Saturday, January 28, 2012

Touch and Go by Thad Nodine (2011)

My latest selection from the LibraryThing Early Reviewers program is Thad Nodine's debut novel, Touch and Go (2011).

Our narrator, Kevin, is a struggling journalist and recovering junkie who has been clean for two years. He is also completely blind, having lost his sight in an accident when he was five. He lives in Burbank with a married couple, Isa (who Kevin is secretly in love with) and Patrick, who he met while they were all in rehab together. Isa and Patrick have two foster children, a 16-year-old black teen named Devon, and a 12-year-old Hispanic boy named Ray. Isa's estranged father is dying in Pensacola and the whole gang decides to pile into Patrick's shitty car and drive out to see him with an ornately carved wooded casket tied to the top of their car. Oh, and they've accidentally timed it so that they'll be on the gulf in Biloxi when a little hurricane called Katrina blows in.

The quirky dysfunctional family / road trip set up had me nervous at first, but this book really pulled me in. Telling the entire story from the perspective of a blind character was a risk, but Nodine pulls it off and the result is rewarding. Rarely do we have a book where we really don't know what any of the characters or locations look like, but we know how their footsteps sound and the smell of their perfume, or exactly the way their skin feels. The climactic scene in the hurricane is made even more harrowing because we can't see it, and characterizations and actions open up to the reader in unexpected ways when our primary sense is taken out of the narrative.

There are some mis-steps in the action, and the dialogue is occasionally a little off, but overall this is an energetic and well-written first novel. It's worth seeking this one out.

Sunday, January 22, 2012

We Have Always Lived in the Castle by Shirley Jackson (1962)

My good friend Dan gave me this copy of We Have Always Lived in the Castle by Shirley Jackson (1962). At least I think he did -- it has been in my pile for so long that neither one of us can really remember how I got it. I do know that I have been excited to read more Shirley Jackson ever since Dan lent me The Haunting of Hill House, and I can't believe it took me so long to get to this one.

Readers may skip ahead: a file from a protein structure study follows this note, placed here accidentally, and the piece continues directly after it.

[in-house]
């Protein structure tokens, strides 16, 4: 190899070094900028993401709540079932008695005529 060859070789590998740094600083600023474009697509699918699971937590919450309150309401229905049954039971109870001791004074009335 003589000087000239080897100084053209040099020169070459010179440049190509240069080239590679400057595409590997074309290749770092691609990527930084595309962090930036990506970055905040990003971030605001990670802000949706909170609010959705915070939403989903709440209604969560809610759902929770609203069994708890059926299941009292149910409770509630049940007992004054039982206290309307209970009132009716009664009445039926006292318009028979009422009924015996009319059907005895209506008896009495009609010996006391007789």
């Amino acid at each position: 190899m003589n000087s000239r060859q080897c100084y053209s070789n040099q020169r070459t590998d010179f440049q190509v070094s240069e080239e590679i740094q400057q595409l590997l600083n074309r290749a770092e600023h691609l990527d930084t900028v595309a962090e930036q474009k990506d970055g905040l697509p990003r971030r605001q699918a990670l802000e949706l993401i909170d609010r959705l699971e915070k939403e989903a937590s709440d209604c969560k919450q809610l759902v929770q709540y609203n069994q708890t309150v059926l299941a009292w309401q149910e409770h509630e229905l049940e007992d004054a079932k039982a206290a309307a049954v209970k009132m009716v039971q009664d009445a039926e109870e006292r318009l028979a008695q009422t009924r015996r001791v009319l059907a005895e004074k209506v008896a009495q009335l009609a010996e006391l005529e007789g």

Six years ago, four members of the wealthy Blackwood family were killed at the dinner table after their sugar bowl was laced with arsenic. The younger sister, twelve-year-old Mary Katherine (known affectionately as Merricat), had been sent to bed without supper, and so avoided the deathly sugar bowl. The older sister, Constance, prepared the meal and didn't take any sugar on her berries, and so became the prime suspect, although she was eventually acquitted and sent back to live with Merricat and their Uncle Julian. Julian survived the arsenic, but was permanently disabled and weakened after the poisoning.

The Blackwoods are hated by the people in the village, both for their wealth and for getting away with murder. Constance refuses to leave the estate, and Merricat is teased and harassed on her twice-weekly trips to the village for food. Still the two women and the dotty old man are happy in their isolation and seem willing to continue on like that indefinitely, until Merricat senses that things are about to change. That change is the arrival of their estranged Cousin Charles, and what he sets into motion can never be undone.

This is a relatively simple story that is elevated by the decision to give us as a narrator the increasingly unreliable Merricat. Ordinary actions and coincidences take on a sinister meaning through her mystical mind, and anything that moves to disrupt the sanctuary of her home or the routines of her beloved sister is treated severely. Like The Haunting of Hill House, the mystery in We Have Always Lived in the Castle is secondary to the psychology of the characters. This was Jackson's last novel, and it should move its way up to the top of every reader's pile

Monday, January 16, 2012

A Storm of Swords (A Song of Ice and Fire #3) by George R. R. Martin (2000)

The always-amazing John lent me the extremely hefty third book in George R. R. Martin's A Song of Ice and Fire series A Storm of Swords (2000), and even though it took me three weeks (!) to read it, I'm still a little sad that it's done.